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Mayors talk wildfires and CleanBC during PG session

Mayor Lyn Hall
Mayor Lyn Hall


With wildfires already being reported in some areas of the province, emergency preparedness was front-and-centre at the BC Mayor’s Caucus meeting in Prince George this week.

Mayor Lyn Hall hosted about 30 mayors from around the province who also discussed economic and social development, as well as the impact of the province’s CleanBC initiative on municipalities.

“Every one of the municipalities have the same concerns (around emergency preparedness,” said Hall after the two-day session. “Whether it be fires, whether it be floods, whether it be earthquakes, whatever it is, we all have that same issue.”

Hall said the mayor’s talked about issues such as the processes around receiving evacuees and how to streamline the registration process and how to work better with Emergency Management BC. Prince George

“There’s a commonality amongst among all municipalities in the province that we are, at some point, going to face some kind of disaster,” he said.

While dealing with wildfires and evacuees isn’t anything new, dealing with CleanBC is. The province unveiled the CleanBC initiative in December. It was developed as a pathway to achieve the province’s legislated climate targets of reducing greenhouse gas emissions by 40 per cent by the year 2030, based on 2007 levels. The plan describes and quantifies measures that will eliminate 18.9 megatonnes (Mt) of its 2030 target. Remaining reduction initiatives will be quantified over the next 18 to 24 months.

The question the mayors are pondering is ‘what does that mean for municipalities?’

“We’re all coming to understand it, both the positive and potential negative implications there are on communities, and how we’re going to have to adjust and do business a little differently under the CleanBC plan,” said Hall. “Again, there’s commonality among municipalities. Everybody is going to have to deal with that.”

The CleanBC plan focuses on reducing climate pollution by shifting homes, vehicles, industry and business off burning fossil fuels and toward greater use of clean B.C. electricity and other renewable energies; boosting energy-efficient solutions, like zero-emission vehicles and home heat pumps, by making them more affordable and available for British Columbians; and becoming a destination for new investment and industry looking to meet the growing global demand for low-carbon products, services and pollution-reducing technologies.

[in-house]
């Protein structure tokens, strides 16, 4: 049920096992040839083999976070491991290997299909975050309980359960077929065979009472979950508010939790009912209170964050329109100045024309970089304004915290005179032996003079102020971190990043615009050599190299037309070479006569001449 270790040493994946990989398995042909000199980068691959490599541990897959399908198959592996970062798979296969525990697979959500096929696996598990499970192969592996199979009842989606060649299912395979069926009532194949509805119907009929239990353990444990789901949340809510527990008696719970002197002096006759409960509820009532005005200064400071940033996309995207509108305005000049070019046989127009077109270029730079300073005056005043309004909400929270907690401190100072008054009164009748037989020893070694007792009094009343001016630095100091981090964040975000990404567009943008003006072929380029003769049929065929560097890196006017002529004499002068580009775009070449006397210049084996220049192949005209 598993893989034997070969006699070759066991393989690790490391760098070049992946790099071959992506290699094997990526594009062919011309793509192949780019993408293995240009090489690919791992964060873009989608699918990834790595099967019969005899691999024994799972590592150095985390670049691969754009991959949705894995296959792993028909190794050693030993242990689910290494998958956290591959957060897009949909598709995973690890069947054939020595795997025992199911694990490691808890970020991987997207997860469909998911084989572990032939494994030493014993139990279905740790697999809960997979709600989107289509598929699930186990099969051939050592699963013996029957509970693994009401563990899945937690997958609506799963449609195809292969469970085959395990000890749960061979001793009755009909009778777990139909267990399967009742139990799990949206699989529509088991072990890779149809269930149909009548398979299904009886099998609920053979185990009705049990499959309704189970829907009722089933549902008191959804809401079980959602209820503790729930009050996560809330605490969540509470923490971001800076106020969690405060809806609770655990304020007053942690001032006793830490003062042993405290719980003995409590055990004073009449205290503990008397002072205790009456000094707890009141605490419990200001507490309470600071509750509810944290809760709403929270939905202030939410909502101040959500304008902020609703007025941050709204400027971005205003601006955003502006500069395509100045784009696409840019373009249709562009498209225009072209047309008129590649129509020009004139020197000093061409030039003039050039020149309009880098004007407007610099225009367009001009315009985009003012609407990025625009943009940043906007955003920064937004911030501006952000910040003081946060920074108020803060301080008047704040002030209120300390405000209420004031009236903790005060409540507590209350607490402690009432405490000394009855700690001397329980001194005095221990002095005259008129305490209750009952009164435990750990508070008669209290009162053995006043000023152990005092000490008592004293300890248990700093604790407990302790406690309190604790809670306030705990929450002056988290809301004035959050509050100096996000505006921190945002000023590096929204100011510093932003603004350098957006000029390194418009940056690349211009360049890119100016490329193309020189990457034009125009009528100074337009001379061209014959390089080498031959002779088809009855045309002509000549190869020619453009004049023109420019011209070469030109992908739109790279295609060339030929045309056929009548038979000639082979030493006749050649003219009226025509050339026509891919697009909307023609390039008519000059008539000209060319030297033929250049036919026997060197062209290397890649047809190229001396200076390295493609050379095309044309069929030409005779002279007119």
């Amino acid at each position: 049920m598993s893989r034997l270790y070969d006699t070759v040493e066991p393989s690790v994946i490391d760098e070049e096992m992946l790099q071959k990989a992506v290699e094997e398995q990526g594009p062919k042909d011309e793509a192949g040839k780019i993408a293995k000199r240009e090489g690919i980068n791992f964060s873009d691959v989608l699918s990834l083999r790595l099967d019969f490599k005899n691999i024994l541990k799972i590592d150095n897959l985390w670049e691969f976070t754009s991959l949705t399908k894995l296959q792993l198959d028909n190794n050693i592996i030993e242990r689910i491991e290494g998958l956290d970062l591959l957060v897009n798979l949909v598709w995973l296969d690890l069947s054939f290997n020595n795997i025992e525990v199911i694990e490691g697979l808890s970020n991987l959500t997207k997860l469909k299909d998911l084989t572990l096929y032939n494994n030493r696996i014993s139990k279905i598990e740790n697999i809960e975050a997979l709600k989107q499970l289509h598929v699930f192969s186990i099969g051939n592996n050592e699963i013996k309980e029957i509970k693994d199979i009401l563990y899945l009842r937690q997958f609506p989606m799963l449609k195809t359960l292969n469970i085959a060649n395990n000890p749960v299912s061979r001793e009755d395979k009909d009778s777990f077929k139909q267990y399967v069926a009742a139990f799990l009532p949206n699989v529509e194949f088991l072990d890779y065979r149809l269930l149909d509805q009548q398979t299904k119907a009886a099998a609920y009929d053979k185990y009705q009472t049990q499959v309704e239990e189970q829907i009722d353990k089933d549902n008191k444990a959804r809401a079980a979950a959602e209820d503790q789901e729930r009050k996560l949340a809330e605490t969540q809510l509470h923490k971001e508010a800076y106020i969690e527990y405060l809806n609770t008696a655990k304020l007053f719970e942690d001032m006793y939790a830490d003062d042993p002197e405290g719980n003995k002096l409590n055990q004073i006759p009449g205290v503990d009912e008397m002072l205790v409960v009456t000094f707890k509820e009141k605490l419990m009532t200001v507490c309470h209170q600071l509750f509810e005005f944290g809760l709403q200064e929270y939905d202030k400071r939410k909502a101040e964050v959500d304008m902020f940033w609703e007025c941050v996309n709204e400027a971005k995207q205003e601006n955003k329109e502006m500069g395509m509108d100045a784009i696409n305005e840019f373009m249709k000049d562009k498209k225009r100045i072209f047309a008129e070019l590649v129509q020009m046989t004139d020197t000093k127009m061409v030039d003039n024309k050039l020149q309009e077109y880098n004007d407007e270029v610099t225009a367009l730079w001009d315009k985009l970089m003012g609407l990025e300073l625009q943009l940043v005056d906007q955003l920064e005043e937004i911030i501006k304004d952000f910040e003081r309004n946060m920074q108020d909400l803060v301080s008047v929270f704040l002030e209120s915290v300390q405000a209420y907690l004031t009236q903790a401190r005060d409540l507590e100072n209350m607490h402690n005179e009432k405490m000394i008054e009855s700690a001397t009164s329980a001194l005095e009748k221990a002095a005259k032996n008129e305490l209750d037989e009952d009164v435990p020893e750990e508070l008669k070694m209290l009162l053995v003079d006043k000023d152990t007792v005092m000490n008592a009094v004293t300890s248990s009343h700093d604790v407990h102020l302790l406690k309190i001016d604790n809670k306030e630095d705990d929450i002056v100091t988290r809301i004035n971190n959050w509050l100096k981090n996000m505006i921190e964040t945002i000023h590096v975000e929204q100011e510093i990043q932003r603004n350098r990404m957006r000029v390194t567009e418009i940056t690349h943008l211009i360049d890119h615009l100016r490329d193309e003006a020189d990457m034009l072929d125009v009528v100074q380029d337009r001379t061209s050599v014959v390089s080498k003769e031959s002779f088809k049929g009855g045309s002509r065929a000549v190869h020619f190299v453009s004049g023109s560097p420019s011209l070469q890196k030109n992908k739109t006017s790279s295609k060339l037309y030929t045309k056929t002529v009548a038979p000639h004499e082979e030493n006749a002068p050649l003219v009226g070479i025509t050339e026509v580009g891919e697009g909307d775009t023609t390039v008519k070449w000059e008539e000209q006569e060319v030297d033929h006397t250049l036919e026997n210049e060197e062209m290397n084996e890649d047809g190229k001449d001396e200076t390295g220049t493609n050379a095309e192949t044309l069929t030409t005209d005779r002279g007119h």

“We heard from a panel (Monday) about the impacts of the CleanBC program on various developments,” he said. “Whether it be housing developments or commercial developments, we’re all going to have to become accustomed to it, and deal with it … We did have conversations about the cost implications, not only as a municipality, but we had that conversation with the Mayor’s Caucus as well.”

While in Prince George, the mayors participated in panel discussions and were exposed to local projects, such as the city’s downtown renewable energy system, the Wood Innovation and Design Centre, and the University’s new Wood Innovation Research Lab.

The BC mayors caucus was established in 2012 and is supported by the Union of BC Municipalities in order to share information and advance topics of common interest.

The Mayor’s Caucus will meet again at the UBCM this fall and continue many of the conversations started here in Prince George.

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